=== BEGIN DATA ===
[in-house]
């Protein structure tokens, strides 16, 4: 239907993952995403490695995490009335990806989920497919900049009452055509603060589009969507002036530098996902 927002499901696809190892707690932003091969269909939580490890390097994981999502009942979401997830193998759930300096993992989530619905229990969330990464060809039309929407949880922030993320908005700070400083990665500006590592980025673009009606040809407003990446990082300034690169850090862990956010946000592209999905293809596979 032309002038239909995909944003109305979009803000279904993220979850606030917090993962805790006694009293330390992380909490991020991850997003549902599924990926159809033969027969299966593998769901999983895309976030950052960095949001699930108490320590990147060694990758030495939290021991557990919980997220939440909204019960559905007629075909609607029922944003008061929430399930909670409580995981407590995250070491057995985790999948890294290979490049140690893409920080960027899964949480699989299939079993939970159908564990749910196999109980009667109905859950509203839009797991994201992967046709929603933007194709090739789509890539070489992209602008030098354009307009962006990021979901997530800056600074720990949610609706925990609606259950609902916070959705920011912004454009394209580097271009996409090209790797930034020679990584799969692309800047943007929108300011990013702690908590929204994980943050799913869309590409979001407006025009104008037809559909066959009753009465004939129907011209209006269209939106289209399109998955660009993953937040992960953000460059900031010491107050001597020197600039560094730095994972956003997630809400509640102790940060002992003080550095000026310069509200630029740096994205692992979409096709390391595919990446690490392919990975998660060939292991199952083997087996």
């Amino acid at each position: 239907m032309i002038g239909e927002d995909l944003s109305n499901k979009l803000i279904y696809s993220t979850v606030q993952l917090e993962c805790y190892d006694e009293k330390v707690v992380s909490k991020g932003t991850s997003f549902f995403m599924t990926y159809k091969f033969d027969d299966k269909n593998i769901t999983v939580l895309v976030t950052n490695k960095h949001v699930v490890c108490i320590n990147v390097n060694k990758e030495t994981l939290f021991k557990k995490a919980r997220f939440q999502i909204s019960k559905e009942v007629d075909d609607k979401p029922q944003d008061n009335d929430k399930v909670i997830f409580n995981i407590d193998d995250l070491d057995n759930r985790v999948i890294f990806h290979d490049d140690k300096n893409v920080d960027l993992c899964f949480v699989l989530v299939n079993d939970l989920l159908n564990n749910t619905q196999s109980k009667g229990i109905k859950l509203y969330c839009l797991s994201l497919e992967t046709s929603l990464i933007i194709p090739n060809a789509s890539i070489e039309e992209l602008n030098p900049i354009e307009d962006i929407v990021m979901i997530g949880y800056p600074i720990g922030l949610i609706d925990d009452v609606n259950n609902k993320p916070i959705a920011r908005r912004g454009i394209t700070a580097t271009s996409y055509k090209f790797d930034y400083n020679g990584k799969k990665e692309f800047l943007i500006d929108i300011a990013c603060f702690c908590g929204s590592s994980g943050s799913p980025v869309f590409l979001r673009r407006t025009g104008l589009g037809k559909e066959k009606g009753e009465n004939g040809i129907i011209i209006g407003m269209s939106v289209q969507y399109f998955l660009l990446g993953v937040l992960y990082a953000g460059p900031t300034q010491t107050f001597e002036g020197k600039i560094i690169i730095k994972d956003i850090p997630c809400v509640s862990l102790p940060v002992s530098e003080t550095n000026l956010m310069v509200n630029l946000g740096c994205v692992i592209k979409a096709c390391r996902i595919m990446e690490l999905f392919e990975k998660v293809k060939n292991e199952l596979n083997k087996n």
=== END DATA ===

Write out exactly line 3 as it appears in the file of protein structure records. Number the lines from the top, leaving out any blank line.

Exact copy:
């Amino acid at each position: 239907m032309i002038g239909e927002d995909l944003s109305n499901k979009l803000i279904y696809s993220t979850v606030q993952l917090e993962c805790y190892d006694e009293k330390v707690v992380s909490k991020g932003t991850s997003f549902f995403m599924t990926y159809k091969f033969d027969d299966k269909n593998i769901t999983v939580l895309v976030t950052n490695k960095h949001v699930v490890c108490i320590n990147v390097n060694k990758e030495t994981l939290f021991k557990k995490a919980r997220f939440q999502i909204s019960k559905e009942v007629d075909d609607k979401p029922q944003d008061n009335d929430k399930v909670i997830f409580n995981i407590d193998d995250l070491d057995n759930r985790v999948i890294f990806h290979d490049d140690k300096n893409v920080d960027l993992c899964f949480v699989l989530v299939n079993d939970l989920l159908n564990n749910t619905q196999s109980k009667g229990i109905k859950l509203y969330c839009l797991s994201l497919e992967t046709s929603l990464i933007i194709p090739n060809a789509s890539i070489e039309e992209l602008n030098p900049i354009e307009d962006i929407v990021m979901i997530g949880y800056p600074i720990g922030l949610i609706d925990d009452v609606n259950n609902k993320p916070i959705a920011r908005r912004g454009i394209t700070a580097t271009s996409y055509k090209f790797d930034y400083n020679g990584k799969k990665e692309f800047l943007i500006d929108i300011a990013c603060f702690c908590g929204s590592s994980g943050s799913p980025v869309f590409l979001r673009r407006t025009g104008l589009g037809k559909e066959k009606g009753e009465n004939g040809i129907i011209i209006g407003m269209s939106v289209q969507y399109f998955l660009l990446g993953v937040l992960y990082a953000g460059p900031t300034q010491t107050f001597e002036g020197k600039i560094i690169i730095k994972d956003i850090p997630c809400v509640s862990l102790p940060v002992s530098e003080t550095n000026l956010m310069v509200n630029l946000g740096c994205v692992i592209k979409a096709c390391r996902i595919m990446e690490l999905f392919e990975k998660v293809k060939n292991e199952l596979n083997k087996n």